California Wildfires Prompt State of Emergency, Evacuations, and Park Closures — What to Know

Parts of Yosemite and Sierra National Forests are closed to visitors.

An out-of-control wildfire near the Sierra National Forest raged on Monday as a second wildfire continued to burn in neighboring Yosemite National Park, closing parts of both parks to visitors.

The fire forced the Sierra National Forest to close large swaths of land to the public, according to the Forest Service. It comes as the fire is "flanking, backing, and creeping through National Forest Systems lands, roads, and recreational areas."

"This closure will support public safety by keeping public members out of hazardous burn areas and will allow firefighting resources to combat the Fire without public interference," the Forest Service said in a statement.

California fire
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Hot weather (which is being felt all over the world) coupled with low humidity are hampering firefighting efforts, Cal Fire noted.

California Gov. Gavin Newsom declared a state of emergency for Mariposa County on Saturday due to the effects of the Oak Fire, which broke out on Friday and had burned more than 16,000 acres by Monday morning with 10% containment, according to Cal Fire. So far, the blaze has "destroyed homes, threatened critical infrastructure and forced the evacuation of more than three thousand residents," Newsom's office said in a statement, adding the fire is being "driven by hot, dry weather and drought conditions."

The Oak Fire broke out just two weeks after the Washburn Fire started to sweep through Yosemite National Park, threatening the national park's famous giant sequoias. As of late Sunday night, that fire had burned just over 4,800 acres and was 87% contained, according to InciWeb, an interagency all-risk incident information management system.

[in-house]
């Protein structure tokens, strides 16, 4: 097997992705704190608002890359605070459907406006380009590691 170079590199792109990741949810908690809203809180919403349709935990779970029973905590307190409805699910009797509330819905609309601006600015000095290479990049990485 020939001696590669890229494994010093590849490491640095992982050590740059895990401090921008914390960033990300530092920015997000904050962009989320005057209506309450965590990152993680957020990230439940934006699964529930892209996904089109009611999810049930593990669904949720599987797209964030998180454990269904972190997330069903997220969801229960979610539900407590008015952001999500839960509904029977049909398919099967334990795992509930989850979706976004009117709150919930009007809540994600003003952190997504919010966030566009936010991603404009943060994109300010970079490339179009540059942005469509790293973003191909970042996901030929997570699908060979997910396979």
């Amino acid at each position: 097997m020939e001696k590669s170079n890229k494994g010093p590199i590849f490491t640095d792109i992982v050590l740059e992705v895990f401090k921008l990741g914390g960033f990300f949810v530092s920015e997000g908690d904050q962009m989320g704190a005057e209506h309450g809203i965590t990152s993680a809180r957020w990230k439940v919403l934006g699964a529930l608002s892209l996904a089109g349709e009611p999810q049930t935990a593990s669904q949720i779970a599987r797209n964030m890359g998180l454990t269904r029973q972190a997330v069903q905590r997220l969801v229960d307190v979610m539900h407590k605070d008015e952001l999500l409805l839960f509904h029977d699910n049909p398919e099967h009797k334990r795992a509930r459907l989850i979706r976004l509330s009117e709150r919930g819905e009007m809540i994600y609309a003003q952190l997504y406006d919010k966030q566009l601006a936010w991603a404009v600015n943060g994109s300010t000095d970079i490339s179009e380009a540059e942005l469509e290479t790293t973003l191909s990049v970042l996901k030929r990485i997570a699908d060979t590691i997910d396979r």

Smoke from the Washburn Fire hangs over the south entrance to Yosemite National Park, California.

Yosemite's Wawona and the Mariposa Grove of Giant Sequoias remained closed due to the fire, according to the National Park Service.

The Oak Fire started as the Forest Service announced plans on Friday to protect the park's giant sequoias from the threat of wildfires by hand cutting small trees, pulling duff away from the base of large giant sequoias, performing prescribed burning, and more.

"Without urgent action, wildfires could eliminate countless more iconic giant sequoias," Forest Service Chief Randy Moore said in a statement. "We can and must do more to protect giant sequoias using all the tools and flexibilities available to us. This emergency action to reduce fuels before a wildfire occurs will protect unburned giant sequoia groves from the risks of high-severity wildfires."

Alison Fox is a contributing writer for Travel + Leisure. When she's not in New York City, she likes to spend her time at the beach or exploring new destinations and hopes to visit every country in the world. Follow her adventures on Instagram.

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